Mindfulness: Is It Better to Reflect on Emotions Before Responding or Exercise Feelings in the Moment?

The Former

I just want to feel everything.

This line echoes in Fiona Apple’s Every Single Night and often echoes inside my own mind. I think that most of us, just like Miss Apple, want to feel the entire spectrum of emotion. Emotions ranging from hate, anger, and jealousy all the way to empathy, joy, and love.

However, with all of these emotions constantly erupting inside us, is it better to internalize these emotions and reflect on them before acting? Or, is it better to experience and exercise these emotions in real time?

I tend to side with the former.

American Writer and Soldier, Ambrose Bierce, graciously said:

Speak when you are angry and you will make the best speech you will ever regret.

And I can not disagree with him. Think back to a time when an emotion had taken total control of you and caused you to behave in a way that you later regretted. This is a tale as old as time and the premise for most T.V sitcoms. Whether it’s Homer Simpson disappointing Marge or Peter Griffin going to great lengths to win back the affection of his family after an inappropriate reaction — these raw emotions, flowing like colours from our bodies are happening every day and having a strong influence over how each and every one of us behave.

These emotions are extremely powerful and can easily effect ones judgment. And when these emotions are handled poorly, they can have significant outcomes.

Luckily, with the practice of mindfulness and a simple understanding of what’s happening inside your head, it can be easy to avoid regretful situations and maintain an even emotional keel.

Let’s take a quick look at what’s happening when your brain is processing emotions:

Neurotransmitters, such as serotonin and dopamine, are used as chemical messengers to send signals across the network. Brain regions receive these signals, which results in us recognizing objects and situations, assigning them an emotional value to guide behaviour and making split-second risk/reward assessments.(The Conversation)

While this tidbit of information might be hard to remember when you are in an argument with your boss, it can be extremely helpful to be mindful of exactly what is occurring inside your head, before you react.

So, here are some quick tips you can practice when you can feel some emotions bubbling inside of you:

  1. Take the time to understand that your brain is having a chemical reaction to the events that are occurring in your environment.
  2. When feeling envious, jealous, or angry try to run through a simulation in your mind on the actions you would make if you gave in to impulsion and emotions.
  3. Be patient. Sounds simple, but take your time before responding. You can simply ask somebody to repeat themselves to buy yourself some more time before jumping into the unknown.

By no means are these universal instructions for controlling emotions in the heat of a dispute. The tips above, are just meant to be suggestions on how you can internalize your feelings and have a more balanced approach when dealing with powerful and abrupt mood swings. Ultimately, it is your brain and your body that has to find what works.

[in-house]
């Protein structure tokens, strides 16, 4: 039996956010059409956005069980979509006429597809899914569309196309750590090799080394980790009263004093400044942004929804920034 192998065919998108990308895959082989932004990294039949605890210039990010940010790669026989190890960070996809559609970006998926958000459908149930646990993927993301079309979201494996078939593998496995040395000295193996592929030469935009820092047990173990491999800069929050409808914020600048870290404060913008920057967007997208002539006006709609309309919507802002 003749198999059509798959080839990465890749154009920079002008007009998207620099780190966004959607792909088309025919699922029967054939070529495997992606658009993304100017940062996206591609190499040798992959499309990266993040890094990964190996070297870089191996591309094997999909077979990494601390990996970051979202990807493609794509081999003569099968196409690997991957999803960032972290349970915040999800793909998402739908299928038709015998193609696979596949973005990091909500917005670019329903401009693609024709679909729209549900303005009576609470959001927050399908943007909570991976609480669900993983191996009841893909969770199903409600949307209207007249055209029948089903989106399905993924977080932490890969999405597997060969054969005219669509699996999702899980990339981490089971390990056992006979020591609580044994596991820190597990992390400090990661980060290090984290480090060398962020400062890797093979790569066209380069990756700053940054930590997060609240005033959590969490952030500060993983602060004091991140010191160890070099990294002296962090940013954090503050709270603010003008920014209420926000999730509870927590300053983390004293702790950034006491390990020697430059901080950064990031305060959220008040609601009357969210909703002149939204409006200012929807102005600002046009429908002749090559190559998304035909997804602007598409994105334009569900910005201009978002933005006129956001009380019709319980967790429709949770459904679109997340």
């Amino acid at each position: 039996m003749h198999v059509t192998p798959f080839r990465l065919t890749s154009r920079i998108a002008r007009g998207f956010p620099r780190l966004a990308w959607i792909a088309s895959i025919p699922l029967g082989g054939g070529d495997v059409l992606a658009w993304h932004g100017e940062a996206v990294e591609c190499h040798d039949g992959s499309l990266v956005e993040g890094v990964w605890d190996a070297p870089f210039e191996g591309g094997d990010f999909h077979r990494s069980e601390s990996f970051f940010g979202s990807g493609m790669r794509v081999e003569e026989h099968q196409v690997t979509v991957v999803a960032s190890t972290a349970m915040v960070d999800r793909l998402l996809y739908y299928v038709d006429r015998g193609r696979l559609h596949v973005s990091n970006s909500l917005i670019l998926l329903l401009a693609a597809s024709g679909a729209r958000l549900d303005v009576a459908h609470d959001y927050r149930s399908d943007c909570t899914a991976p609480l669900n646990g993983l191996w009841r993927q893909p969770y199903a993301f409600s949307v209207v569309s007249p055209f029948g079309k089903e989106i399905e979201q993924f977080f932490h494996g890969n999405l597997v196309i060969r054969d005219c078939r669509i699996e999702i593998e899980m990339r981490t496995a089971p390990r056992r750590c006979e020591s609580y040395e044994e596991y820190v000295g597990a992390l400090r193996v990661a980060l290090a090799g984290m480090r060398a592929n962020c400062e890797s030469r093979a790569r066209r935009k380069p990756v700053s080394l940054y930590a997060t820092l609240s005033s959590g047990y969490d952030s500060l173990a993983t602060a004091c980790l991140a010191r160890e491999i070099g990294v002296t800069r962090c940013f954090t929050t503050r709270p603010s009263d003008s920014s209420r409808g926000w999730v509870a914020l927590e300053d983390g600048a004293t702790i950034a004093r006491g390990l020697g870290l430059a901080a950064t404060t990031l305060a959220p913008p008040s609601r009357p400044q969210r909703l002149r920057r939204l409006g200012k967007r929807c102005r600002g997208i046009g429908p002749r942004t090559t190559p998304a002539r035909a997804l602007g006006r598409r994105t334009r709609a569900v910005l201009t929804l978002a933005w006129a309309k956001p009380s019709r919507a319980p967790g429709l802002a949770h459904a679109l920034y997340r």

The Latter/Hatter

You’re mad. Bonkers. Off your head… but I’ll tell you a secret… all of the best people are.

This was said by the great Mad Hatter many years ago and something that a lot of people will agree with to this day. While there have been many versions of Alice in Wonderland told over the past hundred years, one thing remains constant and that is the Hatter’s sheer lunacy. In each story, the Mad Hatter is whacky, mad, and totally out of his mind, but isn’t that why we all love him?

It’s hard not to love someone who is bursting with emotion with every step they take and are so undeniably true to themselves. These are the same people who prefer not to numb themselves with little exercises that keep them composed and reserved. These are the same people who wont count to 5 let alone 1 before responding. These are the same people who do not believe in mindfulness.

It can be said, that some people prefer to be more aware of their minds and bodies and it turn be able to forecast their emotional stability. But there are others who believe the best way to learn the power of your emotions are by exercising them.

While I have made it clear that I tend to side with the former and believe in mindfulness, I worry that it is possible to forget what emotions truly feel like to an extent. I am aware that people who exercise mindfulness are not numb and are capable of having emotional responses. I mean, the nature of mindfulness is to experience emotions internally, understand the emotions that are occurring beneath you, and respond it a way that you are at term with.

However, by repressing these emotions and delaying their effects, even in the slightest, you are not having a true emotional experience. Instead, what you have is an emotional simulation.

The same way cold’s can exercise your immune system, love and hate can exercise your soul.

This leaves us asking ourselves, is it better to internalize these emotions and reflect on them before acting? Or, is it better to experience and exercise these emotions in real time?

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